Picks and Pans Review: Between 10th and 11th
At the dawn of the '90s, MTV introduced a new type of British band—the cute Manchester lads with bowl-shaped locks and a psychedelic '60s musical mood. While the Roses won the critical acclaim and Happy Mondays indulged in rock-star hedonism, the pouty Charlatans became the movement's poster boys, New Kids on the Block for the relatively serious-minded set.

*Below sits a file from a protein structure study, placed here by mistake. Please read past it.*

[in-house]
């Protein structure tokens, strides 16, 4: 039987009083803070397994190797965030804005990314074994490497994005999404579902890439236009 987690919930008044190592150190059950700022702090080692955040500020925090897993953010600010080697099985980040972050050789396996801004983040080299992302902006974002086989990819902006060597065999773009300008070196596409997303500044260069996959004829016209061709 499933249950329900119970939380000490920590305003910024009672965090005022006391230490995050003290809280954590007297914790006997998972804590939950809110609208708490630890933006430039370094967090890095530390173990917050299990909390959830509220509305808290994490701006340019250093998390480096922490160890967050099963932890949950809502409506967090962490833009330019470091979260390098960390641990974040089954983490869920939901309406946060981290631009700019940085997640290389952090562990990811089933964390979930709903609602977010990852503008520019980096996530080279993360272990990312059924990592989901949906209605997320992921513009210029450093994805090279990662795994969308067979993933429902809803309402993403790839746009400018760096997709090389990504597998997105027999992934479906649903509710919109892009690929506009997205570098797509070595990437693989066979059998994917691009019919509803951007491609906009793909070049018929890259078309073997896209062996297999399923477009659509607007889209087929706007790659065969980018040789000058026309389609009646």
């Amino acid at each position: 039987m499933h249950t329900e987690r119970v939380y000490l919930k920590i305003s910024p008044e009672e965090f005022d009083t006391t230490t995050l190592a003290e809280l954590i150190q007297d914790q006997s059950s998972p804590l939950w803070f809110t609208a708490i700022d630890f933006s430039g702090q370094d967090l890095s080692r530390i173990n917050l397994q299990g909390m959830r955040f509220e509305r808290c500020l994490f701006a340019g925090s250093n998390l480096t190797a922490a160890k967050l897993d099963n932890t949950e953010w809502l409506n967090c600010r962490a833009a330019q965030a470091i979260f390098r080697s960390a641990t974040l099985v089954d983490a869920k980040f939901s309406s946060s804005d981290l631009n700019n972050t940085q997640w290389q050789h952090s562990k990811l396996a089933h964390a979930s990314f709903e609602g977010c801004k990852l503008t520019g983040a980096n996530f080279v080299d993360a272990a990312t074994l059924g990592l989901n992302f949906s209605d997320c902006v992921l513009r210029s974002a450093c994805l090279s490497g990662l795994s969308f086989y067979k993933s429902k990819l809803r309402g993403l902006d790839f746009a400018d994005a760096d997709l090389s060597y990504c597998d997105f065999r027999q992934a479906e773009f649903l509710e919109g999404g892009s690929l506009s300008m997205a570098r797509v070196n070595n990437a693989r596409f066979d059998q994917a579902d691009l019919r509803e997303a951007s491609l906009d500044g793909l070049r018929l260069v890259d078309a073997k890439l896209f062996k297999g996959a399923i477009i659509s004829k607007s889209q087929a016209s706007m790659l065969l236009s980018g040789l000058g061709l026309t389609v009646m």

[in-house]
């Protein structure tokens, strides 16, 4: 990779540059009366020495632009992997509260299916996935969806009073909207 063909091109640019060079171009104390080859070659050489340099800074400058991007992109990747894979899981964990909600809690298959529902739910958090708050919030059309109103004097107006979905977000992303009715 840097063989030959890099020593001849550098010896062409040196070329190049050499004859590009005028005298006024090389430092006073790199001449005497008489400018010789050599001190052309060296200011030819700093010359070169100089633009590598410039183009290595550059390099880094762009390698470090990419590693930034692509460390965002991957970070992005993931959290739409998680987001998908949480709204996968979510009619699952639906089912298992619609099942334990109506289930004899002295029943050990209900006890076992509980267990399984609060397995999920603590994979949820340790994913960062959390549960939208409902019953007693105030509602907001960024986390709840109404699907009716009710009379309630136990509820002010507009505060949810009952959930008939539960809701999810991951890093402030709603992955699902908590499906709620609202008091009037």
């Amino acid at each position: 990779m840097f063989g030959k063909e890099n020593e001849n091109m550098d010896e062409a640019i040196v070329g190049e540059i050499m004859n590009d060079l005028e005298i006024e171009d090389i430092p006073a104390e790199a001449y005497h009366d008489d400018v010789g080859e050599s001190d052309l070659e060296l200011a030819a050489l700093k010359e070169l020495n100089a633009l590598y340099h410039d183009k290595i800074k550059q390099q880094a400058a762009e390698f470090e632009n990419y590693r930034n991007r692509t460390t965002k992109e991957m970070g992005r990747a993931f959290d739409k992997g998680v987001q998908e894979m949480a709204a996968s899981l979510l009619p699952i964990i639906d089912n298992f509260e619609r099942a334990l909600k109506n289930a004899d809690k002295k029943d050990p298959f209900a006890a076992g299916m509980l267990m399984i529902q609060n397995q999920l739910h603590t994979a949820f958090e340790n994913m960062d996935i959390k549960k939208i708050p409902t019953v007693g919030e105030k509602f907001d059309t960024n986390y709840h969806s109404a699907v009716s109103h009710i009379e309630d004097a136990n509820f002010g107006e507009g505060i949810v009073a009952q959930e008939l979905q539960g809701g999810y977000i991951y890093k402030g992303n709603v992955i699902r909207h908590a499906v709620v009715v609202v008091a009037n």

With their second release, the Charlatans seem less fanzine idols than sober artistes. Hammond organ flourishes, indie groove and trippy aura and Tim Burgess' fey vocals remain, and the songs still sport a good though non-danceable beat. But the melodies are crisper, tougher and no longer finding their way through a thick fog. The jaded lyrics, too, have a bit more bite. With this release, it appears that the Charlatans have not only outgrown their haircuts but escaped becoming another casualty of pop music's hype machine. (Beggars Banquet/RCA)
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